The chipotle chicken and bacon flatbread pizza, a new offering...

The chipotle chicken and bacon flatbread pizza, a new offering from Panera Bread. Credit: Spencer Vogel

I am sitting in the parking lot of a Panera Bread in Syosset unsure as to whether I should spread the word about its three new flatbread pizzas, which the fast-casual bakery began serving on Oct. 28. You see, I haven’t yet tried the pizzas myself, and am at this moment awaiting word from Panera’s curbside takeout fairies that the moment of judgment is at hand. So while I am happy to bring you news of these flatbreads, at least provisionally, I can’t yet claim that it is news that should matter to you.

1:05 p.m.: I place my order and am on pins and needles. I’m sure you are, too.

1:15: The time I’ve been told to arrive. I’m here, so I click on the "I’m Here" button in my confirmation email and wait.

1:20: Still nothing. Will have to vamp in the meantime.

We are not eating out for breakfast in the same numbers we did pre-pandemic. No surprise there, with fewer folks commuting to work and Americans having belatedly discovered that yes, we can make our own breakfast. The country’s national chains have responded in two ways: try to lure morning consumers back with new breakfast offerings (e.g., McDonald’s new muffin, fritter, etc.), or focus on later in the day, as lunch and dinner sales have taken less of a hit (e.g., Boston Market’s new line of sliders in the evening). Panera has taken the second tack, hoping to cheese ($8.99), margherita ($9.99) and chipotle-chicken-and- bacon ($9.99) its way into our hearts with pizza.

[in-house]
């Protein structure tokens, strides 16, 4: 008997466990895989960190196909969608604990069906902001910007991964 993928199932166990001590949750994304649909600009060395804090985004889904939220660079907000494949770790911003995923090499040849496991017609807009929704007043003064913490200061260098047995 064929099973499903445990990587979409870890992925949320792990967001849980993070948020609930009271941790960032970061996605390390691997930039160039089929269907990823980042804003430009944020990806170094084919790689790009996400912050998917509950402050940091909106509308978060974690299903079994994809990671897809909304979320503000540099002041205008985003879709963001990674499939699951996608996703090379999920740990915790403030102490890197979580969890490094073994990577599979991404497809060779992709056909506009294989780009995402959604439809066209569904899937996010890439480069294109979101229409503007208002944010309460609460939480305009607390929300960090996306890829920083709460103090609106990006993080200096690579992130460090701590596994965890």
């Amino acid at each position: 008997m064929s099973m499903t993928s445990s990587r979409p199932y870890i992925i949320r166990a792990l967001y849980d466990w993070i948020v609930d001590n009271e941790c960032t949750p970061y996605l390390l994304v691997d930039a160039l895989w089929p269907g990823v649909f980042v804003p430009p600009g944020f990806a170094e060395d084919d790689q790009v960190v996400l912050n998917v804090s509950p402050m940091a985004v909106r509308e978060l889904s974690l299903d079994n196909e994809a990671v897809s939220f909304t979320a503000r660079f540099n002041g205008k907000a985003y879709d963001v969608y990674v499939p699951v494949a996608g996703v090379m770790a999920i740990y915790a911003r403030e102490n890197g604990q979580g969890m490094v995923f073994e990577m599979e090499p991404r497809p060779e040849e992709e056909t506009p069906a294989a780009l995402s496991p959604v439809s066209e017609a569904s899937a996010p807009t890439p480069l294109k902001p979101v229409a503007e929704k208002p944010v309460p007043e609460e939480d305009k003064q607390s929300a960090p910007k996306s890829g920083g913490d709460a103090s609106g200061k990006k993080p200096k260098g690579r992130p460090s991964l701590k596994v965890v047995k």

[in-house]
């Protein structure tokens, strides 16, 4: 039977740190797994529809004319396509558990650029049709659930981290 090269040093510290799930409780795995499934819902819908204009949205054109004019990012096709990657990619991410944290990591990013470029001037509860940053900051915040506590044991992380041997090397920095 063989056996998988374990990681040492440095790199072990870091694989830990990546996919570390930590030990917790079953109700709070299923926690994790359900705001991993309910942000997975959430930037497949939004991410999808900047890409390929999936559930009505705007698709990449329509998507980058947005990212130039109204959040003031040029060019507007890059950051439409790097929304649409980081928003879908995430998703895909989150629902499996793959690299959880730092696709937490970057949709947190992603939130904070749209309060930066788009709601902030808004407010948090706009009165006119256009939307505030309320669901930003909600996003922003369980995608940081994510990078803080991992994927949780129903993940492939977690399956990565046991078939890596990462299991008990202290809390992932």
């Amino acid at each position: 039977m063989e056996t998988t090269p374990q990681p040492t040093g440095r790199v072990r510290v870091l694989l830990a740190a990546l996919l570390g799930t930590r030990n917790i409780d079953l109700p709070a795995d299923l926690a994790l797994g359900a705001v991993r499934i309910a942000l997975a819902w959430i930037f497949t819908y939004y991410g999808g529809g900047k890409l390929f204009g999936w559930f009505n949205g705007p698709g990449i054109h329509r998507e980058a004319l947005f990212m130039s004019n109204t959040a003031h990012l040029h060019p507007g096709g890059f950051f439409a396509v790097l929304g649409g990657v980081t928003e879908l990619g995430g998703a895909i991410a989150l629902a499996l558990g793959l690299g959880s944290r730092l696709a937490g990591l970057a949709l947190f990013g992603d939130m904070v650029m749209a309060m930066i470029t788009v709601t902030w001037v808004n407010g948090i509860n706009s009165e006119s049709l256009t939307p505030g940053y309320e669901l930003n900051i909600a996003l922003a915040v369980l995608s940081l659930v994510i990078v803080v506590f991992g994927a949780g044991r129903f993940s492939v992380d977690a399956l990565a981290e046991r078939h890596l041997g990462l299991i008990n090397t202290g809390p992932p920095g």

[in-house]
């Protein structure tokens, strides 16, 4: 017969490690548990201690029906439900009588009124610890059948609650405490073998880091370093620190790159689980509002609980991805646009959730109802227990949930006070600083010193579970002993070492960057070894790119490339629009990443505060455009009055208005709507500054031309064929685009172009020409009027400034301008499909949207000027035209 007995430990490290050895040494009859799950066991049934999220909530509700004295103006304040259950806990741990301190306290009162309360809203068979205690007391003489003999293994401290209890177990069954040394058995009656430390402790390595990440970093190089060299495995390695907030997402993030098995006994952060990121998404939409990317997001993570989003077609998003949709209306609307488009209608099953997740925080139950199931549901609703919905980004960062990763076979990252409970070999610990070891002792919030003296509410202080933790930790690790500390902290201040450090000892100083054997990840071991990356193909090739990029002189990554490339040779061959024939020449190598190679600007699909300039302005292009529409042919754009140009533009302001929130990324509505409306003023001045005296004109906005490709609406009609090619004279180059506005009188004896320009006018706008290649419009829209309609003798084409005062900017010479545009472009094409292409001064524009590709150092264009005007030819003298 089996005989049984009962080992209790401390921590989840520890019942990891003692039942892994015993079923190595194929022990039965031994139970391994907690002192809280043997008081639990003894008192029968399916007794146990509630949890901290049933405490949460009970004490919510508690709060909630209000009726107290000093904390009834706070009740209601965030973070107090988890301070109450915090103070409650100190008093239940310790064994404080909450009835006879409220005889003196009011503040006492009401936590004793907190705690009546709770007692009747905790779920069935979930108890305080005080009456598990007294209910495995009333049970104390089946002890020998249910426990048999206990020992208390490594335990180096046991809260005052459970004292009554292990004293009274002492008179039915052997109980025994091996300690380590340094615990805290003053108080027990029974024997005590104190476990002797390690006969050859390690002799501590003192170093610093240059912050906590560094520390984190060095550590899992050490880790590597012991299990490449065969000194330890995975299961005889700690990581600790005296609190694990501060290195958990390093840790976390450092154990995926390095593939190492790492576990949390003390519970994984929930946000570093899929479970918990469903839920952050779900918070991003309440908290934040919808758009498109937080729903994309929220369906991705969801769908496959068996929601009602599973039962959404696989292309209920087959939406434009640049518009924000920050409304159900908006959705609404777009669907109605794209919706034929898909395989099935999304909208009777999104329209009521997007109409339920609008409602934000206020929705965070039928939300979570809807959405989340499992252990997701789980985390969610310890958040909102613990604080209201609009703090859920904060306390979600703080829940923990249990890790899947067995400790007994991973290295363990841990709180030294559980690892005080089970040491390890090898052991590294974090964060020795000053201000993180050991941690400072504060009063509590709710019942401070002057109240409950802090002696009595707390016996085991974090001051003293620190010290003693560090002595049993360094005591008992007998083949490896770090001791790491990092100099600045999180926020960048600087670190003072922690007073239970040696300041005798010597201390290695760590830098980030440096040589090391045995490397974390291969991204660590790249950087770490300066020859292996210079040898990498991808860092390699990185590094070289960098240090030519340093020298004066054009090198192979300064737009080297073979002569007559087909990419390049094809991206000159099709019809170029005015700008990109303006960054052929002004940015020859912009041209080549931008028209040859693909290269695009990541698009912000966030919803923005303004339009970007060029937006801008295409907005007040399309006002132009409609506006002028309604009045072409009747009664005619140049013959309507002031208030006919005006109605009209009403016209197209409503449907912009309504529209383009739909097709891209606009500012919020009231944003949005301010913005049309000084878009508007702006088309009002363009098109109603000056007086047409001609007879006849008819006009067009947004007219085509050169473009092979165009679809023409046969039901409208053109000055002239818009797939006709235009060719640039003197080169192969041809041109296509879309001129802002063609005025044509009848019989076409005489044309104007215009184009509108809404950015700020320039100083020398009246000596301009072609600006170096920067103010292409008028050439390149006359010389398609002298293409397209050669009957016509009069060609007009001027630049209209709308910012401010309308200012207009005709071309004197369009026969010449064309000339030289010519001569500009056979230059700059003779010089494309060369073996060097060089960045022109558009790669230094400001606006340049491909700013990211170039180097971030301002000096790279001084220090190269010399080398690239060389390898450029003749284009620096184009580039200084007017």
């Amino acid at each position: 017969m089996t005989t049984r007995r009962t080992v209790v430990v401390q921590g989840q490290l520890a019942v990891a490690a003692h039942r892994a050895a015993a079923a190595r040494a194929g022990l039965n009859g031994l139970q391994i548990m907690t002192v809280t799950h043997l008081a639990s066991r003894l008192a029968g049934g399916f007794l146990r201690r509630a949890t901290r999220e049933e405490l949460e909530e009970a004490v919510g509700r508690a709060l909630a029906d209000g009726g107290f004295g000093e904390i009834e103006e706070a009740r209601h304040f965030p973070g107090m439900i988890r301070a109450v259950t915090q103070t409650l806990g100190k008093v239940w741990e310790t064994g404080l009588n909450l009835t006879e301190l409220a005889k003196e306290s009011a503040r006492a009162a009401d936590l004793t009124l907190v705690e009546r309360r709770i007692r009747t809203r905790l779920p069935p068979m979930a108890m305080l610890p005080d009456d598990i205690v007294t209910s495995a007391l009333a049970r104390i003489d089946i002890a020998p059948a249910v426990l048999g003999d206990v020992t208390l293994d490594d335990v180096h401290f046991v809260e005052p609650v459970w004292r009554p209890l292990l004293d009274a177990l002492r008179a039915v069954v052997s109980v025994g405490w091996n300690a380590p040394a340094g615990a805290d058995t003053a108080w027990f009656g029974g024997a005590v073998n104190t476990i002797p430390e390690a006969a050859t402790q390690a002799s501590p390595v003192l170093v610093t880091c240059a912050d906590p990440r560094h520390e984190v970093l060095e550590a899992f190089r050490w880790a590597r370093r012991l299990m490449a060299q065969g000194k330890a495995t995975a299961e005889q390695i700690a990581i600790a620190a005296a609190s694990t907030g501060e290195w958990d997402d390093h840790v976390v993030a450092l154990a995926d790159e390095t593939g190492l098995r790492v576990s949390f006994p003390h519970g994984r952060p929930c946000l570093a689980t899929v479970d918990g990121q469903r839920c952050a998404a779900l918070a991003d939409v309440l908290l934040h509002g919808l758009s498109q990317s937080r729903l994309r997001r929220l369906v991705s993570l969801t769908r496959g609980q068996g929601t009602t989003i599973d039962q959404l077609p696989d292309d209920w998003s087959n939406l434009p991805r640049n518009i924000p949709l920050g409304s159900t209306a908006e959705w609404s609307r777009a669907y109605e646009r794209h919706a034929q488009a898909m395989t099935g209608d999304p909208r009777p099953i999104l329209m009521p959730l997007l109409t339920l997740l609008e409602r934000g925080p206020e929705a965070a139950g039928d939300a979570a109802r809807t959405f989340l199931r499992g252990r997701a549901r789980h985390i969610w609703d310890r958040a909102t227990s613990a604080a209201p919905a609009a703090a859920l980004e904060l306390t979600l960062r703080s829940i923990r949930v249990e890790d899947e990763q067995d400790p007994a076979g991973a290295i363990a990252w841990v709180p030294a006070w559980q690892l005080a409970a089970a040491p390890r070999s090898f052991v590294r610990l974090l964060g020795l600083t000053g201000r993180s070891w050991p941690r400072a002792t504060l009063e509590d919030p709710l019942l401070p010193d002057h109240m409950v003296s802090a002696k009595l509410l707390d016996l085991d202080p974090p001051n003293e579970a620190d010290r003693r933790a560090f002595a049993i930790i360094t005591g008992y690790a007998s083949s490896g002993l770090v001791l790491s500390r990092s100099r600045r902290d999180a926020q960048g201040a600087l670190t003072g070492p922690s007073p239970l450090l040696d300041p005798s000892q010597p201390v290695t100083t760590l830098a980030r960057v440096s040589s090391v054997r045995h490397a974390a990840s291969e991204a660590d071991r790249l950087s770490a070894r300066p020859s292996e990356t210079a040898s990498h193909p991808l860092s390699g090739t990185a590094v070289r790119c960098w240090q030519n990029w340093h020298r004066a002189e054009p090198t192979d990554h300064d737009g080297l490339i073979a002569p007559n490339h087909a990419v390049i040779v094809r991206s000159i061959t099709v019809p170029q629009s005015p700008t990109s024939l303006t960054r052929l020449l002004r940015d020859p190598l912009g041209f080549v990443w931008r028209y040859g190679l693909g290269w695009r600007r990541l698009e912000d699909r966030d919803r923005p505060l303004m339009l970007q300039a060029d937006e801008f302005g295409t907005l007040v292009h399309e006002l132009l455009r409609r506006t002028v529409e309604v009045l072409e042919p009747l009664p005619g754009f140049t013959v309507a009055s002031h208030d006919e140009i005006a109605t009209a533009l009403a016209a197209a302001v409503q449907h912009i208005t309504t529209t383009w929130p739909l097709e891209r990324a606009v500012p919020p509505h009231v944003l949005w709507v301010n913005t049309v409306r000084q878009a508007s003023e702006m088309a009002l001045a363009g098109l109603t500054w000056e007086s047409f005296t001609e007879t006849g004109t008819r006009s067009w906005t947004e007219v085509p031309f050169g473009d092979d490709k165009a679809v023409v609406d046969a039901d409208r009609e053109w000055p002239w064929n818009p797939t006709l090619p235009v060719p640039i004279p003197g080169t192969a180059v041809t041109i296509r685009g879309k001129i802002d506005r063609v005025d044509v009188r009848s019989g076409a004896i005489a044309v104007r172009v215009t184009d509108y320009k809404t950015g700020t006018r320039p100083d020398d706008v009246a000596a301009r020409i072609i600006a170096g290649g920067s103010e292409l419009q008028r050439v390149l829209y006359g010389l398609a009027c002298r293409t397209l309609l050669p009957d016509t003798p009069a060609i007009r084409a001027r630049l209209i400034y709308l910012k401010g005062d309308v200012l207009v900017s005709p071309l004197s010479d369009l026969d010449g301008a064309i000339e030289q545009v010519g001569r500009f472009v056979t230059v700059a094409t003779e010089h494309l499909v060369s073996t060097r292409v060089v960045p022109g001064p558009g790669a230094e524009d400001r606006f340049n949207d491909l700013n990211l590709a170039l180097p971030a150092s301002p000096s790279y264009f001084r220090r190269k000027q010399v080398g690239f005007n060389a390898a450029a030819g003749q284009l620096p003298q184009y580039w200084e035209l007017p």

1:25: Having witnessed bag after bag of fast-casual booty emerge from its doors, none of it carried to anyone’s car by a Panera employee, I am getting worried. Also, I have run out of things to vamp about while waiting.

1:30: With nothing to do, I scroll through of the store's Yelp reviews and immediately detect a pattern: "Every time I come to this Panera for curbside pick up, I have to park, get out of my car," reads a Paneragram from October. "I had to go inside and get my order" adds another. "This is the only location that struggles with curbside. Why offer it if you don’t ever bring it out?" says a third.

1:33: I sprint at top speed into Panera. Sure enough, the pizzas are there in a bag, waiting for me like an unloved suitcase at baggage return. I rush to the car, risking life and limb to get these pizzas home.

1:45: At last. The flatbreads look delicious, and while the three appear competently rendered and composed of good quality ingredients — minus the chipotle one, which is devoid of bacon — all are barely warm, and this is not the sort of pizza that can survive the barely warm treatment. A microwave zap shocks them back to almost-life, whereupon I conclude they are decent, inoffensive, but not worth getting out of the car for. Make of that what you will.

Panera Bread’s flatbread pizzas are offered at all Island locations,

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